Lewellyn said he’d presumed she was dead and panicked, so he loaded her into his pick-up and drove her to the field. He then removed her clothes and tried “messing with her a bit”.
When pressed for details, Lewellyn’s legal representation said that he shouldn’t say any more about that sexual assault. Afterwards, Lewellyn had dug a hole in the rice field and buried her. He then admitted he’d gone about his usual routine and tried to “forget” what he’d done.
He’d carried on checking the rice fields and wells, ate dinner at home – and went to bed. He even went to work and followed his usual routine the next day.
“I knew I didn’t kill her on purpose,” he told the psychologist, but he admitted he thought he would be in trouble for running her over.
His lawyers said it was a “horrible accident and nothing about it was intentional”.
The prosecution dismissed his version of events. They said that Lewellyn had seen Sydney and turned his truck around to abduct her. He had, they claimed, deliberately run her over, raped, killed and buried her.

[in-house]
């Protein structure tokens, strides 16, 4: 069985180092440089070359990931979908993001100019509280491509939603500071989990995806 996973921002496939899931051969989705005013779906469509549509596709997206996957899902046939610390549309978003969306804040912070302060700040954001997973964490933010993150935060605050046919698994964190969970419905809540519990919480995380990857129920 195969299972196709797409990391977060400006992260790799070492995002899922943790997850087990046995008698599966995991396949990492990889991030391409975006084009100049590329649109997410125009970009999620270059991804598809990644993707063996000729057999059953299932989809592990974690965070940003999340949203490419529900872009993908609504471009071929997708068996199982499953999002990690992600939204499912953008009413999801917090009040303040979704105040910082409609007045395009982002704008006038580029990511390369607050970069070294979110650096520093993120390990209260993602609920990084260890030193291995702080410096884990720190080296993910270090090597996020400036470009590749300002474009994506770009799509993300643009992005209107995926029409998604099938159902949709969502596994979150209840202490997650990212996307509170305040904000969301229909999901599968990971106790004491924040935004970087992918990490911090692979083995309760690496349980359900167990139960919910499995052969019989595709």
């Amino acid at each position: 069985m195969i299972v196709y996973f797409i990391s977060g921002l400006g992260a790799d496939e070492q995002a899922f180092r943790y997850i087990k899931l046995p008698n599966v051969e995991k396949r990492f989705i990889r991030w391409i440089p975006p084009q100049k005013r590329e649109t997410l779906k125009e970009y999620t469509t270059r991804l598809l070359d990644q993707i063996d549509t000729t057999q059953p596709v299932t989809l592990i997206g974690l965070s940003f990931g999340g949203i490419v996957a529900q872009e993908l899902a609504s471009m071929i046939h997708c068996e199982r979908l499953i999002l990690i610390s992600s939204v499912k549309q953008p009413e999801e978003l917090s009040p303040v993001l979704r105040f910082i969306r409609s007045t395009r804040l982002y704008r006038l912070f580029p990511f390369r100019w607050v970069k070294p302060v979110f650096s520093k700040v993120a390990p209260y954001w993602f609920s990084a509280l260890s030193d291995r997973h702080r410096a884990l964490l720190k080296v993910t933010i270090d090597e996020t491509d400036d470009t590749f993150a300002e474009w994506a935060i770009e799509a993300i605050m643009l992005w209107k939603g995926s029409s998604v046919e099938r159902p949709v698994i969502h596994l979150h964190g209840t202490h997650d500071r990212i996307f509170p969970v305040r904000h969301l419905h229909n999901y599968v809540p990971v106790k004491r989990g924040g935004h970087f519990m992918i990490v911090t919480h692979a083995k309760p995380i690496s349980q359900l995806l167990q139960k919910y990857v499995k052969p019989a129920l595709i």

The courtroom was filled with Sydney’s family wearing pink T-shirts – her favourite colour. They read “Maggy’s Girl”, a reference to Sydney’s mum. Maggy made a statement and demanded that Lewellyn look her directly in the eye – which he did.
“She was not yours to take,” she told him. “Satan is real.”
The judge sentenced Lewellyn to life imprisonment without the chance of parole. Outside the court, Sydney’s mum told reporters, “True justice for Sydney, my daughter, would be for her to be here.”
Yet another woman had been killed while out jogging. The young nurse had simply been in the wrong place at the wrong time when she was targeted by an opportunistic killer.